Friday, May 8, 2015
The Nebraska Sandhills are part of my DNA. We pastured stock cattle in the Sandhills when I was young and I worked one summer putting up hay southwest of Atkinson in the eastern Sandhills. The Sandhills total about 20,000 square miles (just a shade bigger than Vermont and New Hampshire combined), were once called “The Great American Desert” and, except for the fact that this is fantastic cattle country, the “sand” part of the desert claim is about right.
When the last glacier receded about 15,000 years ago, it was much like God dumped a handful of sand on the landscape, and especially as you approach from the west out of Gordon, that is how it appears.
The true Sandhills in my mind have always been centered in Cherry County. A bit larger than Connecticut with a population of 5,788 (less than one person per square mile even if you include the largest city of Valentine) this is cattle country and not people country. The old-timers called it “hard on men and hell on wimmin and horses.” I once drove from Valentine to Thedford, a straight shot of about 65 miles, and on the longest stretch of US-83, I met a pickup and saw two men on horses…but lots of cattle.
Our good friend and fraternity brother ranches in Cherry County and comes from a family that has been a big part of the history of the Sandhills. He participated in the research and publishing of a story called “The Day the Sandhills Died” describing a murder that terrorized the area in the 1950’s. Butch’s dad was one of the posse that organized and caught the murderer who was killed at the end of the search. The spirit of generosity, hospitality, open doors and trust was hit hard, but I would submit this story by another good friend, Danny, to refute the idea that the Sandhills “died”:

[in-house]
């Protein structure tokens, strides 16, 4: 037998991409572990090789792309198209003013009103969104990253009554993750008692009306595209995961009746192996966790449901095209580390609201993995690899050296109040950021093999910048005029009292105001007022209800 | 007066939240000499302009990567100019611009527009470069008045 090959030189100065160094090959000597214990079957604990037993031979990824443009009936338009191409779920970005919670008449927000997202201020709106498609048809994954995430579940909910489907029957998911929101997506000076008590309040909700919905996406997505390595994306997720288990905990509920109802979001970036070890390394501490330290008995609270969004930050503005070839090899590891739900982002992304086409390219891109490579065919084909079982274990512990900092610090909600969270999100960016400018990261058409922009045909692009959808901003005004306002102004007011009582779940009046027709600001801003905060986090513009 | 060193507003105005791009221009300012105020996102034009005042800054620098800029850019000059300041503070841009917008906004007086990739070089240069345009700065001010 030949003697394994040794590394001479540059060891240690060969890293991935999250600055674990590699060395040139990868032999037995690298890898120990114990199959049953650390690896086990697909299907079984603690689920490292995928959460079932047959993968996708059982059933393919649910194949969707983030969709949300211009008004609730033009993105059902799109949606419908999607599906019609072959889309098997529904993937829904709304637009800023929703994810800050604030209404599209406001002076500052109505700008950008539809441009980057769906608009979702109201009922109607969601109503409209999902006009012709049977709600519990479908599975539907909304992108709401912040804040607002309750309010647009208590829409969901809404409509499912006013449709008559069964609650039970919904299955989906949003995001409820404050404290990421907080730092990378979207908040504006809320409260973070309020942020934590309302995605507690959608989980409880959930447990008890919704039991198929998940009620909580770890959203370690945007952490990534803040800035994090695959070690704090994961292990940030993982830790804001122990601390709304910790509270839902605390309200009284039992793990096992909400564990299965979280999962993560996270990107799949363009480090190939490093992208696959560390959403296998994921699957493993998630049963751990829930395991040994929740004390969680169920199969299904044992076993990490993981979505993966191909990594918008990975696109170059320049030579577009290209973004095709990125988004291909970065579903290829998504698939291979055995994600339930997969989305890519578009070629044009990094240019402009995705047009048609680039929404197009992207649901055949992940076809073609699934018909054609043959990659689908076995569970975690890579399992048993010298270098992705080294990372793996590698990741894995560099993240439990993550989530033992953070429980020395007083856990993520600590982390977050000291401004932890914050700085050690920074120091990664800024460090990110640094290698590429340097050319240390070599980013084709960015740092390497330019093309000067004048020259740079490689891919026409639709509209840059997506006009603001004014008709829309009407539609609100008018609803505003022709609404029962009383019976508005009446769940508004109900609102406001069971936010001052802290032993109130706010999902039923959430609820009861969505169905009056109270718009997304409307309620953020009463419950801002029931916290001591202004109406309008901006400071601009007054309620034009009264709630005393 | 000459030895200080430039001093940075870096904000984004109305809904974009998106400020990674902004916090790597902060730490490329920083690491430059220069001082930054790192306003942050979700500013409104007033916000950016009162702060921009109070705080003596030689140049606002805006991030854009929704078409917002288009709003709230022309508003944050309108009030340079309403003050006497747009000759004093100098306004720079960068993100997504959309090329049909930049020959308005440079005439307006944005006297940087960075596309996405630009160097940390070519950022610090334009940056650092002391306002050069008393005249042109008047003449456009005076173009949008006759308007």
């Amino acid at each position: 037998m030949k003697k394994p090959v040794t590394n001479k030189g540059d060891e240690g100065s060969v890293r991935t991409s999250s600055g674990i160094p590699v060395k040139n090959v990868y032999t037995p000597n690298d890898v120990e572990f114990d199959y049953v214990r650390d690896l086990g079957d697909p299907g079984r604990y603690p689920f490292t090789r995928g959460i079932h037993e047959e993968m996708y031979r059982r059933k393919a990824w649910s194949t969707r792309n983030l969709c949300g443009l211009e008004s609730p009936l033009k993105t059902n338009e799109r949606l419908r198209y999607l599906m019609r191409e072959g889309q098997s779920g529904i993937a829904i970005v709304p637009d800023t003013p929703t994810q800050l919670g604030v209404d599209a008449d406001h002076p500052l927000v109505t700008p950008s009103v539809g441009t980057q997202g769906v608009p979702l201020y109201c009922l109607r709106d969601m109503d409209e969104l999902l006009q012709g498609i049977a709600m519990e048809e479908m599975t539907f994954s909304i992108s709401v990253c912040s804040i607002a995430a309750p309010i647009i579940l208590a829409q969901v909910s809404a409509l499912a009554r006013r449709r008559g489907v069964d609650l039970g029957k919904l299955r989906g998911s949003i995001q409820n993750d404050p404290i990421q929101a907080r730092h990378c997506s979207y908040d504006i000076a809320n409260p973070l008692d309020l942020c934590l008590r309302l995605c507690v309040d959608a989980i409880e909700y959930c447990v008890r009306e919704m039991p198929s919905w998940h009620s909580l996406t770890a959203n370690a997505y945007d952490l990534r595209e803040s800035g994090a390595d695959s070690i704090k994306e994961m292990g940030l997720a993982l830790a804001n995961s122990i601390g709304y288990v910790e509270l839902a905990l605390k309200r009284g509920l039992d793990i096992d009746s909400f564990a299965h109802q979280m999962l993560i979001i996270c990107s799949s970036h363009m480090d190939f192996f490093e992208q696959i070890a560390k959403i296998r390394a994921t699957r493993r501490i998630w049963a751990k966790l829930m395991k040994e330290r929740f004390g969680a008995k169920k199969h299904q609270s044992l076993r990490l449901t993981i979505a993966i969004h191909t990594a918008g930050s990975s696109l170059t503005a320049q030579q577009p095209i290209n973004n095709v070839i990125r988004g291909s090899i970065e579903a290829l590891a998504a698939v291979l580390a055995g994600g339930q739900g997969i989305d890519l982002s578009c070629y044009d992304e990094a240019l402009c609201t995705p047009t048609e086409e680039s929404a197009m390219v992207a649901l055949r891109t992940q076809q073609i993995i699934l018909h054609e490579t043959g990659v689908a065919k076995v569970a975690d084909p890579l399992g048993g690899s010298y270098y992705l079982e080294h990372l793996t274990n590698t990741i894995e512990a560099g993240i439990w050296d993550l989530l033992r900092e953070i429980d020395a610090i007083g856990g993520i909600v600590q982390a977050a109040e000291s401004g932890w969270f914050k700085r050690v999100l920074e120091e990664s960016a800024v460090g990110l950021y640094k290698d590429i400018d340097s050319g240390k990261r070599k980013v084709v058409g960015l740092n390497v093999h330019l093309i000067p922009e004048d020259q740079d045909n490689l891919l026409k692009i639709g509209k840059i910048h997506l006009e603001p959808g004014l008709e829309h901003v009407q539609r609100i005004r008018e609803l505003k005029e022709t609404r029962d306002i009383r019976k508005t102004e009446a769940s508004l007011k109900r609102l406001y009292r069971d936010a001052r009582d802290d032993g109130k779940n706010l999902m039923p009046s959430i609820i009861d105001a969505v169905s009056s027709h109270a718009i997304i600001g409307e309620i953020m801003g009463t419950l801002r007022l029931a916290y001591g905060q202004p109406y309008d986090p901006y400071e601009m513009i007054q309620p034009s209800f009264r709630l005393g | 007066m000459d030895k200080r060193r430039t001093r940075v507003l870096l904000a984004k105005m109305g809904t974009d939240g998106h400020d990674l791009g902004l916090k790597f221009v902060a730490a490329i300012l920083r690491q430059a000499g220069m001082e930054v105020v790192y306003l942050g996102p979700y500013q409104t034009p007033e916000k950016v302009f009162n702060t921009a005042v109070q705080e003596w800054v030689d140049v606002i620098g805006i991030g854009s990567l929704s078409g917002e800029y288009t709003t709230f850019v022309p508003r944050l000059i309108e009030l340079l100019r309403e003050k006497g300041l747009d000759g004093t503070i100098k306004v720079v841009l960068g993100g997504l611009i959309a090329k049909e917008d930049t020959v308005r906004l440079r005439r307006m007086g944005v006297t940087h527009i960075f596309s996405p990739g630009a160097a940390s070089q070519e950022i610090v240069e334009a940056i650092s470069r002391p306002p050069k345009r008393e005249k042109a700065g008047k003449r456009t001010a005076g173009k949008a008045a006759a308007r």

It was about 1980 and I had not seen Butch for 8 - 10 years. I called [him] one evening and invited myself, Virginia, and my brother and his wife, up to the ranch for the weekend. Of course we were welcome to stop by.
George and his wife Linda were living at the home ranch at that time, on a dead end trail road about 5 miles off the main trail to the home place.
We arrived in the late afternoon and Linda invited us in for an ice tea. As we sat in the living room making conversation we noticed a lot of Jehovah’s Witness literature scattered around the living room and, exchanging glances, my family wondered what I had gotten them into.
Linda brought us the tea and sat down to join us. Suddenly she noticed the Watch Tower publications and quickly gathered them up. She explained “We hadn’t had company up here for such a long time and these Jehovah’s Witness people stopped by. They were so nice, we invited them to stay for supper."
Now, that’s what I remember about the Sandhills.